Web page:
First things first... how many sessions will I need and how much will this cost?
Great questions! Short answer is... it depends ;-)
In general, someone who is relatively young and in good overall health is going to get better much faster than someone who has a more complex, chronic condition, or who has several other health conditions.
The cost to you will also depend - on your insurance, and which available discounts we are able to use for you.
What is Traditional Chinese Medicine (TCM)?
TCM is a complete and comprehensive medicine that has been effectively used by millions of people for more than 3000 years. TCM theory views the human body as a holistic system: in order for the whole system to be in balance and healthy, each smaller system within it must also be balanced.
A practitioner of Chinese medicine is trained to identify areas of imbalance in the body and can help rebalance these areas using a combination of strategies including acupuncture, herbal medicine, cupping, gua sha, Asian bodywork, moxibustion, nutrition therapy, lifestyle modifications and mind-body exercises such as qigong & tai chi.
While conventional Western medicine is considered the gold standard for acute or emergency health care situations, TCM approaches can be most beneficial in treating chronic conditions, pain conditions, as well as more generalized issues that are not easily or effectively treated pharmaceutically or surgically (e.g. stress, anxiety, insomnia, autoimmune conditions, allergies, etc.)
What is a Licensed Acupuncturist (LAc.)?
A LAc. in the state of Texas is someone that has earned at minimum a 3-4 year Master's degree from an accredited acupuncture school and has passed 4 national board exams covering the topics of Foundations of Oriental Medicine, Acupuncture, Chinese Herbology and Biomedicine. LAc.'s receive training in all of the common TCM techniques (see above) as well as classroom and hands-on education on how to integrate the traditional use of these techniques with modern medicine.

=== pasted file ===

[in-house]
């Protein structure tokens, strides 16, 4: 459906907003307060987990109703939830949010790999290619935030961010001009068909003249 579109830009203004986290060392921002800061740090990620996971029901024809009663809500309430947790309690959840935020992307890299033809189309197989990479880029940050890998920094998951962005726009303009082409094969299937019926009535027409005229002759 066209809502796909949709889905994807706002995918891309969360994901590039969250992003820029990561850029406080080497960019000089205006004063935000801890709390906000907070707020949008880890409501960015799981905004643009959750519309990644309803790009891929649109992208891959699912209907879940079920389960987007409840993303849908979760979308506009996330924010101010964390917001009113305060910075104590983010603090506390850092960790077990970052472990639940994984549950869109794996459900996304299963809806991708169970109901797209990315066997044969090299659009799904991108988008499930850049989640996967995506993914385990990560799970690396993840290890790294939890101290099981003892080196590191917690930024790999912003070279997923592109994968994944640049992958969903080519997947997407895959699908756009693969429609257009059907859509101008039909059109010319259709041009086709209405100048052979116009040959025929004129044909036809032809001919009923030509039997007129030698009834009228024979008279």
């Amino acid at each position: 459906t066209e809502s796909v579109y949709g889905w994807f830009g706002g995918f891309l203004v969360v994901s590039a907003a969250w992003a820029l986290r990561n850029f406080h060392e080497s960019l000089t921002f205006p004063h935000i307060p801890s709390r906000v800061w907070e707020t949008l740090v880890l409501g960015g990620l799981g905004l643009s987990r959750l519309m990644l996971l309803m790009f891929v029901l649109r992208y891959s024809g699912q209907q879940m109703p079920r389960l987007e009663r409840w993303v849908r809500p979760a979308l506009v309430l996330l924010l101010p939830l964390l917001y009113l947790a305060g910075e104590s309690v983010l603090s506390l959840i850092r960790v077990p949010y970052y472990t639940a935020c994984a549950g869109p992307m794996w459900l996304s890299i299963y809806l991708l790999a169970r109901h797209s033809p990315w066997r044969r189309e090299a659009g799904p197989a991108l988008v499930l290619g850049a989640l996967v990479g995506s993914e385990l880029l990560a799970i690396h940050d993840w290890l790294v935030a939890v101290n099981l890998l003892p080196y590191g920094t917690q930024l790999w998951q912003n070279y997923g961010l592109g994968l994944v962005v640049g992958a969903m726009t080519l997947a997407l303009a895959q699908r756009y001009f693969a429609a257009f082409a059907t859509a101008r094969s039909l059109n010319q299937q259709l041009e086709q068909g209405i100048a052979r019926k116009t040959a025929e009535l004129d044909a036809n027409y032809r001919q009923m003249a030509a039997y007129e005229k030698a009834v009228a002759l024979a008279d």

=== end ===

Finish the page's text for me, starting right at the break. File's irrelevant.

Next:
Integrative Medicine is the practice of using the most appropriate interventions from many disciplines to meet the individual needs of the patient. Integrative medicine strives to put the patient at the center and consider all factors that influence health and disease, including mind, body & spirit.
What is acupuncture?
Acupuncture is the practice of inserting sterilized, single-use needles (that are often as fine as a human hair) into specific acupuncture points on the body in order to relieve pain or rebalance the body’s nervous and endocrine (hormone) systems. By helping the body rebalance and unblocking areas of stagnation, circulation improves allowing oxygen, hormones, and other nutrients to get to the target tissue and inflammatory waste products to move out.